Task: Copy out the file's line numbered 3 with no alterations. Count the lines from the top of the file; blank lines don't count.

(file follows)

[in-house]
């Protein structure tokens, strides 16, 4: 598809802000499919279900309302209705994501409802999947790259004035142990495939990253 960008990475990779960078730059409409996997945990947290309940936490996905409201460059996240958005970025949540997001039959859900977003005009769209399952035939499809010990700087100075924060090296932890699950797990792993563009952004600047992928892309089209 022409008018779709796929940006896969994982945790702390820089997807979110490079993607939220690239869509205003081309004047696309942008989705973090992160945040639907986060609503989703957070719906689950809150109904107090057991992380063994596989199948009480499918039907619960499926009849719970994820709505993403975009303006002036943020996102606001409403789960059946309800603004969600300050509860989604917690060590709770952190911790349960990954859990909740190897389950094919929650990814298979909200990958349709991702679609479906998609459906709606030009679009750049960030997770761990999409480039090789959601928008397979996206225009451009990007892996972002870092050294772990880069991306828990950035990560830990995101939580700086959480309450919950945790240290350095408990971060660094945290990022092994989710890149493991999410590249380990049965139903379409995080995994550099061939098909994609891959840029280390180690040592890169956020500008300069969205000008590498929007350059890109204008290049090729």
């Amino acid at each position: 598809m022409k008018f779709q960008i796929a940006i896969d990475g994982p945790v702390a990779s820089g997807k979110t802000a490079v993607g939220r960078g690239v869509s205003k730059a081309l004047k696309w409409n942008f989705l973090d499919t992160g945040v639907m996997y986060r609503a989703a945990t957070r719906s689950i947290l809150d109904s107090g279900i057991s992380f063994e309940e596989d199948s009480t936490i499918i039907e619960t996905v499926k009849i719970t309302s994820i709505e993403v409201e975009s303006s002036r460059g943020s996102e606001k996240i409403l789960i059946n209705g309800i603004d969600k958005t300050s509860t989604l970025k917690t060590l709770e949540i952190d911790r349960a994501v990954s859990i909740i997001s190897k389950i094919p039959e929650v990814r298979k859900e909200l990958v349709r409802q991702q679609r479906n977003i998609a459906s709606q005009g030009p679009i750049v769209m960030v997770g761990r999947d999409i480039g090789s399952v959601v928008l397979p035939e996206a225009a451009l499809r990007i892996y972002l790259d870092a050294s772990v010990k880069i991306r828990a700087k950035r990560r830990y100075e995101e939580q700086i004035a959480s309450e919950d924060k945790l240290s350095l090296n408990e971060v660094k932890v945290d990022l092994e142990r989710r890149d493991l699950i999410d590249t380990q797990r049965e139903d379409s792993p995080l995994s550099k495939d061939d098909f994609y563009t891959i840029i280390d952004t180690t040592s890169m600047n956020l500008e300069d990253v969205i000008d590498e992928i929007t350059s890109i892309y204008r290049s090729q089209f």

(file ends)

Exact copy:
């Amino acid at each position: 598809m022409k008018f779709q960008i796929a940006i896969d990475g994982p945790v702390a990779s820089g997807k979110t802000a490079v993607g939220r960078g690239v869509s205003k730059a081309l004047k696309w409409n942008f989705l973090d499919t992160g945040v639907m996997y986060r609503a989703a945990t957070r719906s689950i947290l809150d109904s107090g279900i057991s992380f063994e309940e596989d199948s009480t936490i499918i039907e619960t996905v499926k009849i719970t309302s994820i709505e993403v409201e975009s303006s002036r460059g943020s996102e606001k996240i409403l789960i059946n209705g309800i603004d969600k958005t300050s509860t989604l970025k917690t060590l709770e949540i952190d911790r349960a994501v990954s859990i909740i997001s190897k389950i094919p039959e929650v990814r298979k859900e909200l990958v349709r409802q991702q679609r479906n977003i998609a459906s709606q005009g030009p679009i750049v769209m960030v997770g761990r999947d999409i480039g090789s399952v959601v928008l397979p035939e996206a225009a451009l499809r990007i892996y972002l790259d870092a050294s772990v010990k880069i991306r828990a700087k950035r990560r830990y100075e995101e939580q700086i004035a959480s309450e919950d924060k945790l240290s350095l090296n408990e971060v660094k932890v945290d990022l092994e142990r989710r890149d493991l699950i999410d590249t380990q797990r049965e139903d379409s792993p995080l995994s550099k495939d061939d098909f994609y563009t891959i840029i280390d952004t180690t040592s890169m600047n956020l500008e300069d990253v969205i000008d590498e992928i929007t350059s890109i892309y204008r290049s090729q089209f």